Hello Friends and Family,

Barrett-Jackson Auto Auction 2019, Part 8

Link to this year's index by clicking here.

Continuing our tour of the autos under the tents (to protect them from the Arizona sun), we see a 1936 Plymouth Deluxe custom coupe. You can't help but notice that these were the days when automobiles had unique and stylish hood ornaments which told you for sure that this is a Plymouth.

This beautiful automobile features an all-steel body, fenders, and running boards, and has a tip-out windshield. It is finished in Go Mango Orange over a tan interior.

It's been upgraded with a fuel-injected 5.7-liter HEMI V8 engine and an overdrive automatic transmission.

This Plymouth is equipped with air conditioning, power steering, front disc brakes, Fat Man front end, and a Ford 9" rear end. Don't you think you'd look cool tooling about town in this baby? It could have been yours if you had just bid one dollar more than $40,700.

Next up is a 1954 Oldsmobile Rocket 88, a 2-door hardtop powered by a 324ci/185hp V8 engine backed by an optional 3-speed Hydramatic automatic transmission. This was the automotive era of chrome — chrome bumpers, chrome grills, chrome trim, chrome hood ornaments, chrome nameplates, and chrome lettering.

This automotive era also included distinctive hood ornaments such as this jet plane that we all recognized as belonging to Oldsmobile, a GM brand dating back to 1908. This vehicle had only one repaint — in 2001, has been garage-kept since new, and comes with the original owner’s manual and original spare tire.

The chrome logo includes a map of the western hemisphere with a suggestion of satellite orbits — something that would not be accomplished for another few years.

Oldsmobile, like other GM divisions, was in love with bullet-shaped tail lights. To me, as a teenager, they looked more like the flame of a rocket — altogether fitting for a vehicle named Oldsmobile Rocket 88. This one sold for $16,500.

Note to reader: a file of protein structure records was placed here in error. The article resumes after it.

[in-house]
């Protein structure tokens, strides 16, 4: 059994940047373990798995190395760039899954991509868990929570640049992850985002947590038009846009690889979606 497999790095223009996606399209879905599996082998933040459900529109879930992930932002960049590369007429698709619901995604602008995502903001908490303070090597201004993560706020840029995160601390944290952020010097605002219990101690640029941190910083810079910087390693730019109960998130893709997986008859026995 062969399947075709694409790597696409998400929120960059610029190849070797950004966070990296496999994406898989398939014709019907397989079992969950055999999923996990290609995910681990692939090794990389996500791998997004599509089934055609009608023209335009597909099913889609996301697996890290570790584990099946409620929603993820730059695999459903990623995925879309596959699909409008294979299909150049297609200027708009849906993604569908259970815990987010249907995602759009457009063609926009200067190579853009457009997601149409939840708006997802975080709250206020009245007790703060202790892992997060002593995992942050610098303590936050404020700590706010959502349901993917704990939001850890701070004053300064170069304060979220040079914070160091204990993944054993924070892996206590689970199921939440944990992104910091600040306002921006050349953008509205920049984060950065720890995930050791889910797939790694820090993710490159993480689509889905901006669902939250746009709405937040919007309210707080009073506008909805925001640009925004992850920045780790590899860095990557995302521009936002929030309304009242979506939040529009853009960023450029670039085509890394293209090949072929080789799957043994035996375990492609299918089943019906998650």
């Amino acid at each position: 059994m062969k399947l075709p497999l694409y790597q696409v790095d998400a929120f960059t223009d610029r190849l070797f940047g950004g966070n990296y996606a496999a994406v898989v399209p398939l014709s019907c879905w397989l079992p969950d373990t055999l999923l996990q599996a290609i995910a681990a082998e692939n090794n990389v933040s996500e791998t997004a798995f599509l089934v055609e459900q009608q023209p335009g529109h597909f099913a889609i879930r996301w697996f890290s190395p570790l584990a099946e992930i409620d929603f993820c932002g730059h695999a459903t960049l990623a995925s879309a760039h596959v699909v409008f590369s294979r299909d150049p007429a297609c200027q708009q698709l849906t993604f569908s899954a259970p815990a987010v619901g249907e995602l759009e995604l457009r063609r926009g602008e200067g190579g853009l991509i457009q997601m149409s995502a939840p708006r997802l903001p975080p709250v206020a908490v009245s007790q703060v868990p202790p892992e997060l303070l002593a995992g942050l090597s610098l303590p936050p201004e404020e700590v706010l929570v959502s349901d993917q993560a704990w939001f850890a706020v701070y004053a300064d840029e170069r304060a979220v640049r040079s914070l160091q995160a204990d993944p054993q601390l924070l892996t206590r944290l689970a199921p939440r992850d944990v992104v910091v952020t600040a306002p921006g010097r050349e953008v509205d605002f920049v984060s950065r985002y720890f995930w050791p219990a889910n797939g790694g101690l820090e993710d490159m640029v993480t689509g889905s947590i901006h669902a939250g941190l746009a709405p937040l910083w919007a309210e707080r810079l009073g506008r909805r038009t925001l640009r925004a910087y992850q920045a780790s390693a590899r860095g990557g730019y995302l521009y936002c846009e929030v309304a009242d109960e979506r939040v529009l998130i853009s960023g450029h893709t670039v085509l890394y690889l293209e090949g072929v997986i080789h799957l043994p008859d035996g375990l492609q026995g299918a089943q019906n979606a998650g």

When I reached the end of the tent I had been exploring, I encountered a parade — of automobiles that had just left auction central. It was good timing because the first car I spotted was a 1960 Ford Thunderbird convertible. The T-bird had graduated from two seats to four. Sadly, I lost interest in T-birds until Ford eventually re-introduced a 2-seater some years later. BTW, this T-bird sold for $31,900.

In addition to the parade of sold vehicles, this was the spot to grab something to eat and drink. It looks very much like a county or state fair.

This was interesting — a vendor selling beer — you get to serve yourself. My guess (since I didn't see a sign) was that you paid a fee then you could sample the various beers they had to offer. There was no indication of when you had to stop imbibing — I guess when your money ran out or you could no longer stand.

For those enjoying refreshments, there was a Jumbotron in this area, showing the action at auction central, including identifying the vehicle and the bid price. This 1963 Chevy Nova sold for $44,000. That was funny to me because as teenagers this model did not appeal to us. We all knew the joke that in Spanish, "no-va" meant "won't go". Obviously, with that sale price, someone admires them.

To be continued...

Life is good.

B. David

P. S., All photos and text © B. David Cathell Photography, Inc. — www.bdavidcathell.com